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When the dull-beating clock told that night was far gone,
In his chamber Eugene oft would pore

On some favorite page, whilst his lamp dimly shone,
Then, low muttering, fold his arms close, and anon
Pace with footsteps unequal the floor.

His features abroad seldom any one saw,
His hat so o'ershaded his eye:

And suddenly oft would he silent withdraw,
To read of some blood-guilty wretch, whom the law
Of his country had sentenc'd to die.

In the converse of friends he no pleasure could feel,
Most irksome his days seem'd to roll;

The place whence he came he e'er strove to conceal,
But his gestures, alas! would too plainly reveal,
That some secret press'd hard on his soul!

It was strange, that his thoughts should unvarying pursue
A theme he dared never divulge,

Yet that one rich in talents, possess'd but by few,
Should e'er have committed aught hateful to view,
Seem'd suspicion too base to indulge.

It chanc'd, that a rumour was spread far around
The spot he had formerly known,

That hard by the edge of yon forest were found
A man's fleshless relics, which deep in the ground
Some wretch had inhumanly thrown.

E're long to the memory of some it recurr'd,
That twice seven years then had past,
Since a friend disappear'd, nor had any e'er heard
Even whither he went, but it oft was averr'd,
He by violent hands breath'd his last.

Then many a circumstance rose, that implied,
It were easy th' assassin to trace;

But he, the accused, the charge strait denied,

Though the strange words he dropt, as a bone he descried,
Caus'd a tremor to start in his face.

When conscience his mind now began to upbraid,
The crime he resolv'd to confess;

Eugene his accomplice he forthwith betray'd,
And added, the corps in a cavern was laid,

And the skull fac'd the right-hand recess.

The bones, it was true, in the cave still remain'd,
Where a hermitage anciently stood;

Then Eugene was soon trac'd, for the murder arraign'd,
In the high-grated walls of a lone prison chain'd,

And adjudg'd to be hung near the wood.

"Must this quick-throbbing frame be reduc'd then to nought,
"Whilst expos'd to the rabble's rude stare ?"-

Thus he mus'd, woe-begone, then (O horrible thought!)
With a weapon, conceal'd in his dungeon, he sought
By self-murder to end his despair!

His rash effort was baffled-to prove true his fears,
He was borne to the scene of his fate,

And his skeleton now a memorial appears,

That just heaven the cries of the murder'd soul hears,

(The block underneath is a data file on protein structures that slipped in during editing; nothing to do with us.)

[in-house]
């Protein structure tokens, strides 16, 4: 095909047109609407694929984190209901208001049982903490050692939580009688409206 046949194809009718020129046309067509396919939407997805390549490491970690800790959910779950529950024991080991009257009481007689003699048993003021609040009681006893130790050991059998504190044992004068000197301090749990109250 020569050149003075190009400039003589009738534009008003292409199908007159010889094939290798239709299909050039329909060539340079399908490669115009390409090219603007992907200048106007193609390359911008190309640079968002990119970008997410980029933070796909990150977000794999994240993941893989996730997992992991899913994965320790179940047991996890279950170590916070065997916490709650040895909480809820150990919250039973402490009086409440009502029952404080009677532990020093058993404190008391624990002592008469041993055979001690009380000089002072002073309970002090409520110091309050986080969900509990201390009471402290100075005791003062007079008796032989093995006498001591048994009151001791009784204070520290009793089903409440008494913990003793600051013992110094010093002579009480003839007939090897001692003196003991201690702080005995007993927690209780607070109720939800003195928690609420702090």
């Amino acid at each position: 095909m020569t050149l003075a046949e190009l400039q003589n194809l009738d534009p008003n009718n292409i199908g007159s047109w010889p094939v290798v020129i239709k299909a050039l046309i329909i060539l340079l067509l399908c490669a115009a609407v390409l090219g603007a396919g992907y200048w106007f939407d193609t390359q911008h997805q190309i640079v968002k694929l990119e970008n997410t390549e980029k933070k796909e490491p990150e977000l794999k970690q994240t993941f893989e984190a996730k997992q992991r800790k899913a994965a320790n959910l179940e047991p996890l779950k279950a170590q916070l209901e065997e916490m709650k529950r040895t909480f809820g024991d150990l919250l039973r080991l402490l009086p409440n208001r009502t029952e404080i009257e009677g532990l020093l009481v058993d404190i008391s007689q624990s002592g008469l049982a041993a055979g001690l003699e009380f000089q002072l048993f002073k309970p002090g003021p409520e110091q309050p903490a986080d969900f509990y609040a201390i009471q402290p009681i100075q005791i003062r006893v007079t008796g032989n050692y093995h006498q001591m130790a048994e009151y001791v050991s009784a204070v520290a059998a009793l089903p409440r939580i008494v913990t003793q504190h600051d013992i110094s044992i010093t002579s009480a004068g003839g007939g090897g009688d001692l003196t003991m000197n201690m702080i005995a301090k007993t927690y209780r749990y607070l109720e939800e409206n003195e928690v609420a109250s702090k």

And demands retribution, though late.

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A MUSICAL entertainment called the Gipsey Prince, attributed to the pen of Mr. Moore, a gentleman of distinguished poetical talents, was performed for the first time, on the 24th.

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Antonia, (Niece to Don Roderick)....Mrs. Mountain.

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S Miss Tyrer,

Miss B. Menage.

Miss Gaudry.

The scene is laid in the province of Murcia, in Spain, where the heroe of the piece, just arrived with his motley subjects, rescues from the officers of the inquisition a wretched Jew, who implores his compassion as he is about to be dragged to the prison of that tribunal. In the exercise of this philanthropy one of the Alguazils is wounded, and information of the impious outrage being given to the Grand Inquisitor, all the engines of the secret tribunal are set to work to detect the sacrilegious heretic. The gipsey, after many strange adventures, takes refuge in the garden. of the Inquisitor, and there finds playing upon her guitar his niece Antonia. The susceptible Antonia falls in love with him at first sight, conceals him in a pavillion, and supplies him with food. Her disinterested passion meets with a suitable return, and the enamoured gipsey who, tired of wandering a vagabond over the face of the earth, had a few hours ago professed himself tired of existence, would now wish to pass an eternity in the endearments of his mistress. It is appointed between the lovers that the signal for the Prince to come out of the pavillion, should be the sound of Antonia's guitar. Rincon, a whimsical fellow, upon the hunt to discover the person who rescued the Jew, gets into the garden, and twangs the guitar, which had been unluckily left there. The gipsey Prince, supposing that Antonia had given the signal, appears. In order to prevent Rincon from betraying him, he forces the latter into the pavillion, and remains in the garden upon the watch for Antonia. The officers of VOL. 2.-NO, 7,